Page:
U.S. Troop Defends Reason for Avoiding War
By CARYN ROUSSEAU Associated Press Writer
LITTLE ROCK, Ark. Mar 28, 2005— As one of eight American soldiers who fled to Canada instead of going to Iraq, Cliff Cornell hopes he will be granted political asylum rather than be forced to fight a war he objects.
Now living in Toronto as a peace volunteer, Cornell had his bags packed in early January, ready to return to Fort Stewart, Ga., and join the rest of his battalion preparing to deploy. But the car stood in the driveway when he changed his mind.
"I wanted a legal way out," Cornell said by phone Sunday. "But … the only option I had was to go to Iraq or come up here. I choose to come up here because I didn't want to be a part of that."
In a ruling that came as a blow to other deserters, Army paratrooper Jeremy Hinzman was denied political asylum by a Canadian immigration board last week. Yet, the 24-year-old Cornell remains hopeful, and he maintains his stance.
"It's kind of upsetting but it was expected," said Cornell, who awaits word on his case. In the meantime, he planned to file for a work permit Monday.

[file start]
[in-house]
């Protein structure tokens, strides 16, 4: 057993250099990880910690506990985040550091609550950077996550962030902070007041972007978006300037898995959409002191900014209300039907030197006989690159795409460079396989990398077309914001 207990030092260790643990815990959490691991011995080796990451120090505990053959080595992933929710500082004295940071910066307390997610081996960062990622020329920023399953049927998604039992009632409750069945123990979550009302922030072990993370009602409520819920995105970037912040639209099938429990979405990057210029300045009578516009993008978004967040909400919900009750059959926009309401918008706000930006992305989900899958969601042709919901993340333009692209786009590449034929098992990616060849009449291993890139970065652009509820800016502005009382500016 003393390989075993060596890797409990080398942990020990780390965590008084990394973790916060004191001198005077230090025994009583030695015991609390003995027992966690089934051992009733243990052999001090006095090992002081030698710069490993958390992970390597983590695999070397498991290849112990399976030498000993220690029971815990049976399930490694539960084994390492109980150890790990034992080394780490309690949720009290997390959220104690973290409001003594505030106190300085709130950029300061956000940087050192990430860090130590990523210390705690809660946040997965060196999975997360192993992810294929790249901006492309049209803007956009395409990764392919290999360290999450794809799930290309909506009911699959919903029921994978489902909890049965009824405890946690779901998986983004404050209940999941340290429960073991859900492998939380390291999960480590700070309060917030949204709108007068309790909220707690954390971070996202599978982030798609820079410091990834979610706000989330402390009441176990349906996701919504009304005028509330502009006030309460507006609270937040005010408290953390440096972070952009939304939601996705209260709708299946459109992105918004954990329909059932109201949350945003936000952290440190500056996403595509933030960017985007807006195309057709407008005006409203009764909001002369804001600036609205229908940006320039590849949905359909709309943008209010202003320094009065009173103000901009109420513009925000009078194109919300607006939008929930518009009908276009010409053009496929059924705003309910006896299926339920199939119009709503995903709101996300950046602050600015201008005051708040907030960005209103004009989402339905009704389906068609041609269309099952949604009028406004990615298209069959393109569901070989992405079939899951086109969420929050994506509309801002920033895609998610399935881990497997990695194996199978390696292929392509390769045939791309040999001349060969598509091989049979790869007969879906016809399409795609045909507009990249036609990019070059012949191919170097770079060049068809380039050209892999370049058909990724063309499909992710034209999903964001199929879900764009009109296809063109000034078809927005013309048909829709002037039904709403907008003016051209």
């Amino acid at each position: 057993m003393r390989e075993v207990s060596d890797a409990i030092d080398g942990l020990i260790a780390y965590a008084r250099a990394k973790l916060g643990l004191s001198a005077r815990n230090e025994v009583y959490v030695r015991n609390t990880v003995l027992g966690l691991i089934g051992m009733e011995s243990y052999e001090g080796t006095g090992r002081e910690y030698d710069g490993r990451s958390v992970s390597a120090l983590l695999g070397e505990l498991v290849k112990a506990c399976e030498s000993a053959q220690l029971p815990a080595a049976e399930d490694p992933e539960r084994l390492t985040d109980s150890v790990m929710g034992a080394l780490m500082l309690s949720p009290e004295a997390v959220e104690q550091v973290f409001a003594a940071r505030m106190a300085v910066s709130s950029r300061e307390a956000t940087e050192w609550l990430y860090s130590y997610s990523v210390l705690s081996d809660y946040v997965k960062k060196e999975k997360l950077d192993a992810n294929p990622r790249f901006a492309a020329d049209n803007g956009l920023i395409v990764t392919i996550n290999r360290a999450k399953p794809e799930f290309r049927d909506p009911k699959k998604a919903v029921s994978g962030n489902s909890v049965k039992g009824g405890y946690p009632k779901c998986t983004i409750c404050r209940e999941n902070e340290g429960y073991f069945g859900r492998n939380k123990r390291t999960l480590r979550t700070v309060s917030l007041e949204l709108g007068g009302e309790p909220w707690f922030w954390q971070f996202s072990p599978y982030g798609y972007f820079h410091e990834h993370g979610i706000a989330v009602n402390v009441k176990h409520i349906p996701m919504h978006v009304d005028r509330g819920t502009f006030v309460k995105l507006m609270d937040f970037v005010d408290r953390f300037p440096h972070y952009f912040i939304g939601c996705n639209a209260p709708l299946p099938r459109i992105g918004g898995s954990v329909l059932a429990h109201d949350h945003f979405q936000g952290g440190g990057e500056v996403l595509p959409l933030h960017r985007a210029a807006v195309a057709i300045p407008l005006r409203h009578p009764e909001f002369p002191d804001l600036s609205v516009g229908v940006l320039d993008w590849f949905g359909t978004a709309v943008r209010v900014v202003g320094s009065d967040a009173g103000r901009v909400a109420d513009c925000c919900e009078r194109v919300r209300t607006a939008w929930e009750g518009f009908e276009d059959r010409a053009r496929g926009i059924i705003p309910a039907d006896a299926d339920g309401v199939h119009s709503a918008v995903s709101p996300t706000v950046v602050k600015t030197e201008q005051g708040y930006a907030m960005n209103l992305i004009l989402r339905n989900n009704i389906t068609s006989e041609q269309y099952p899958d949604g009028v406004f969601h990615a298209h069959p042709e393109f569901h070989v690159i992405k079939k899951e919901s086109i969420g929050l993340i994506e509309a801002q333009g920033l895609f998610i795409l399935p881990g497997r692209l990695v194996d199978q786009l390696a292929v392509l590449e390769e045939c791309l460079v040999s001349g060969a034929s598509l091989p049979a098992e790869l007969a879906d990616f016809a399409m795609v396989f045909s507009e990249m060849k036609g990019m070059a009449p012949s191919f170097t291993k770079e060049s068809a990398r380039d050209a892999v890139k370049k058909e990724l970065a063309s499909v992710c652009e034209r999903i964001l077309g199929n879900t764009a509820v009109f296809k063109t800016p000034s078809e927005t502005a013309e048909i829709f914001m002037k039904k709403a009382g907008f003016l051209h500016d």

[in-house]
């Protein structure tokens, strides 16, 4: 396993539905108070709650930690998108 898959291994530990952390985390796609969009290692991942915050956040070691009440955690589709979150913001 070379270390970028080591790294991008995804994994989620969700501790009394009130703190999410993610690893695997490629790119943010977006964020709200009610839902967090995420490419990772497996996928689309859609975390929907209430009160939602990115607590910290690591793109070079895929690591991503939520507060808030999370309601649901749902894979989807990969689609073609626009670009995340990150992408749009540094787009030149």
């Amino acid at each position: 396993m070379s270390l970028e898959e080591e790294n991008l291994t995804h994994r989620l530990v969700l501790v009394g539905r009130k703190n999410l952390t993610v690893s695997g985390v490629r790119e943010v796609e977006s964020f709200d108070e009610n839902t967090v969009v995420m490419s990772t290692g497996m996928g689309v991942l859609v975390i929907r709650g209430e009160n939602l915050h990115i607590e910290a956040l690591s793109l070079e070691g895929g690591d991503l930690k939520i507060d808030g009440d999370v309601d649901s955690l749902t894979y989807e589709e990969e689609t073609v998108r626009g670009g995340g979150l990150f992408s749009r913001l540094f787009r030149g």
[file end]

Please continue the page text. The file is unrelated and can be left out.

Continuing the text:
"The people over in Iraq, they're not terrorists," he said. "They're not insurgents. They're people defending their country from us. We have invaded them and it's wrong."
Canada has long opposed American wars; former Prime Minister Pierre Trudeau declared his homeland "a refuge from militarism" during the Vietnam War and allowed thousands of American draft dodgers. Canadian officials also opposed the U.S.-led invasion of Iraq, but is seeking to ease strained relations between the two governments.
Cornell is one of eight known U.S. military deserters who fled to Canada to avoid war in Iraq. They are represented by Jeffry House, a Wisconsin native who came to Canada in 1970 to avoid the Vietnam draft.
House estimated as many as 100 American war resisters are hiding in Canada, waiting to see how Hinzman's case is played out before coming forward.
For Cornell, the trip across the northern border was about keeping a clear conscience.
"In my heart I felt it's wrong," Cornell said of the war. "I've been hearing a lot of people talking about all the innocent people who are being killed and the prisons over there where they've been torturing people. I just didn't want to be a part of it